There’s no one busier on Christmas Eve than Santa Claus, and one organization has been tracking his exceptional gift-giving abilities for more than 60 years.
This modern tradition actually started in 1955, “when a young child accidentally dialed the unlisted phone number of the (Continental Air Defense Command) Operations Center upon seeing an newspaper advertisement telling kids to call Santa,” according to the bi-national organization North American Aerospace Defense Command.
The director of operations at the time, Col. Harry Shoup, “answered the phone and instructed his staff to check the radar for indications of Santa making his way south from the North Pole,” the organization says on its website. And so the tracking of Mr. Claus began.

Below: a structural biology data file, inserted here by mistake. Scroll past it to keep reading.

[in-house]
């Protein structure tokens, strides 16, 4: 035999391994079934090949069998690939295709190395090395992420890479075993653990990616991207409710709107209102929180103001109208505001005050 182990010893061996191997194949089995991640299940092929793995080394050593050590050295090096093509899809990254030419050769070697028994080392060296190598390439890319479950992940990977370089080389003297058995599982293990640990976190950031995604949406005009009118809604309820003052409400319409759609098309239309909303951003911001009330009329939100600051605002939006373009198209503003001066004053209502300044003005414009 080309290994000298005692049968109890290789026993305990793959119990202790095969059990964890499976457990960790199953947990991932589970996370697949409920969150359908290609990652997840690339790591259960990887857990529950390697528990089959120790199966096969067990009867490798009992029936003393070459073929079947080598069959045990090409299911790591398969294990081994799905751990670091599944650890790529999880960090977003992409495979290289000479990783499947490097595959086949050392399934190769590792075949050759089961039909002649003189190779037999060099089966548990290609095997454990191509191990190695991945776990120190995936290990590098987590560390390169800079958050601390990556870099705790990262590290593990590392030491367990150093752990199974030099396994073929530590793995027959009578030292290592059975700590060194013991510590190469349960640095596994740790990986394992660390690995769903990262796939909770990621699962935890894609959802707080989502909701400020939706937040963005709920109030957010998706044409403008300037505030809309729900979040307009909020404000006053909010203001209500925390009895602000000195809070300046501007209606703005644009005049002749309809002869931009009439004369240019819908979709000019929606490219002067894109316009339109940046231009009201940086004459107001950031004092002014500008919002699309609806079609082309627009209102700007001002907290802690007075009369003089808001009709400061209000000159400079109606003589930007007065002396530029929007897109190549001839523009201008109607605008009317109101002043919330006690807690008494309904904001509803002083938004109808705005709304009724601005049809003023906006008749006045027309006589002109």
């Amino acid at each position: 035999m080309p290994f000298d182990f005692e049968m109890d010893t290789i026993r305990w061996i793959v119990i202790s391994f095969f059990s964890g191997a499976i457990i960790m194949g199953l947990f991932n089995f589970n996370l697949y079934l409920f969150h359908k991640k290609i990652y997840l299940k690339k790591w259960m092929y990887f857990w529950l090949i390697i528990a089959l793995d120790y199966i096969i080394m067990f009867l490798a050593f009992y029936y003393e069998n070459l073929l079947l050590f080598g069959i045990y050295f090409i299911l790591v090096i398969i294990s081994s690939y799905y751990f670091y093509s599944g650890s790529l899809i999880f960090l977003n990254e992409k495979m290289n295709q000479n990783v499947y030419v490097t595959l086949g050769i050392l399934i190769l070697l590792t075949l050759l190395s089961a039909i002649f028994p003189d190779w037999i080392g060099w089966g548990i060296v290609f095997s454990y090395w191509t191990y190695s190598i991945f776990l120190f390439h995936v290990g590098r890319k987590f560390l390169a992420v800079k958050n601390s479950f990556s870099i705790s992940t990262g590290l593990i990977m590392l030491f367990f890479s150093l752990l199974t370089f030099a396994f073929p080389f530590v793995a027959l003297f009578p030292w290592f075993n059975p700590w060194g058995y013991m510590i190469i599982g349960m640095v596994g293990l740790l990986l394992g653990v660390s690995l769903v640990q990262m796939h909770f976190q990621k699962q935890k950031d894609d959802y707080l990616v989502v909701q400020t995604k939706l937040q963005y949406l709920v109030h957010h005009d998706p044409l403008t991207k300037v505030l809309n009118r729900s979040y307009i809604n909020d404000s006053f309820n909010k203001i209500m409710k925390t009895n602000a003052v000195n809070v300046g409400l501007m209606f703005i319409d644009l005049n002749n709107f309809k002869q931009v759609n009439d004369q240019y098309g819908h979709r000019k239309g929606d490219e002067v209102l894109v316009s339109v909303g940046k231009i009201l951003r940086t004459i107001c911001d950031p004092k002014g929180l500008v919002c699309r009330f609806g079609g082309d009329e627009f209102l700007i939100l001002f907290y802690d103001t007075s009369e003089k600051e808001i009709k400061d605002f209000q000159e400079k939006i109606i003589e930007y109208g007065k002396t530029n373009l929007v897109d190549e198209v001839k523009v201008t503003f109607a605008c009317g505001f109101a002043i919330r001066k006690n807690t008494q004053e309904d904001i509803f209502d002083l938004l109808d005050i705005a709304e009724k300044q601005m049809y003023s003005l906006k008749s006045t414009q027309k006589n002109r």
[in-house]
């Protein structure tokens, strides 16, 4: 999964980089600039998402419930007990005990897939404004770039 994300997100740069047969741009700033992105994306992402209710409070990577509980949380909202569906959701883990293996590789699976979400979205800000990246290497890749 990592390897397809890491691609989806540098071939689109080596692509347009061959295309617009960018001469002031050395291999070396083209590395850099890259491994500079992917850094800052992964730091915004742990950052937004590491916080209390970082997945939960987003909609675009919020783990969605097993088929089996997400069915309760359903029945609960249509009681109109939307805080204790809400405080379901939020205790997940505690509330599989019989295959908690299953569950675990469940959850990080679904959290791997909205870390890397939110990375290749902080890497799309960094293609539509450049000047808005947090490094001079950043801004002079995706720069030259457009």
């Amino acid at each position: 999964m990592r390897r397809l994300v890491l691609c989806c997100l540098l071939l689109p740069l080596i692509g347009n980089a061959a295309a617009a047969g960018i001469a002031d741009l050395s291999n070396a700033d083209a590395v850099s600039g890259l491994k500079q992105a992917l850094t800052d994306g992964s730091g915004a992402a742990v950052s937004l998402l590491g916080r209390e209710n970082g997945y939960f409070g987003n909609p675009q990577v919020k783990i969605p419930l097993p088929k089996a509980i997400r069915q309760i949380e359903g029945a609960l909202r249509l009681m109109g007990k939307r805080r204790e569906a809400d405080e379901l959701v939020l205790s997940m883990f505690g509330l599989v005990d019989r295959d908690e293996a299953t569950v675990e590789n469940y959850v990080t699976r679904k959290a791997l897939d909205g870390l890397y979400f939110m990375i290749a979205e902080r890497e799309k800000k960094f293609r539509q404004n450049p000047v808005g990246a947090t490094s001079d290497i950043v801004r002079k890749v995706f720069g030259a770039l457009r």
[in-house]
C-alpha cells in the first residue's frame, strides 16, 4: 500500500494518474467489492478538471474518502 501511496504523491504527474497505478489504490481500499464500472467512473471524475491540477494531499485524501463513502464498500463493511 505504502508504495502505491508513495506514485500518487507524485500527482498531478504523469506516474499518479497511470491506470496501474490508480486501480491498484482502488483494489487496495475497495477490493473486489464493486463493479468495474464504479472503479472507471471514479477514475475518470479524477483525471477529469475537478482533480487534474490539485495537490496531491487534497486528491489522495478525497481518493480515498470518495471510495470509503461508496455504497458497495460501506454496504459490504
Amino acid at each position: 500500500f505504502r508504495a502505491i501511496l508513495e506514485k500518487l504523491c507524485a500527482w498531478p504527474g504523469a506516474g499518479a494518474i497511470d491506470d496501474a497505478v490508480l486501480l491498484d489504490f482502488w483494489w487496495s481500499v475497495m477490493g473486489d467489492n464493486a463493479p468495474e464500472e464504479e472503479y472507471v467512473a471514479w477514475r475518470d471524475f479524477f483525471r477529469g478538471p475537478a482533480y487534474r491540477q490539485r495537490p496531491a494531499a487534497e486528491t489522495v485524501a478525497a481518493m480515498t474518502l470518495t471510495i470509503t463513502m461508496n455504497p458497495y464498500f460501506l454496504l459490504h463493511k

It continued when NORAD formed and replaced CONAD in 1958. Since then, NORAD says it has “has dutifully reported Santa’s location on Dec. 24 to millions of children and families across the globe.”
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If you’re interested in tracking Santa on Christmas Eve, you can call NORAD at (877) HI-NORAD or follow Santa’s location using NORAD’s Tracks Santa website — that’s the map above — or its social media channels.
While NORAD cannot confirm when Santa will be at each house, the organization says it does “know from history that it appears he arrives only when children are asleep!” That means between 9 p.m. and midnight on Christmas Eve in most countries, NORAD adds.
“If children are still awake when Santa arrives, he moves on to other houses,” the organization notes. “He returns later, but only when the children are asleep!”
Contributing: Kurt Snibbe, Southern California News Group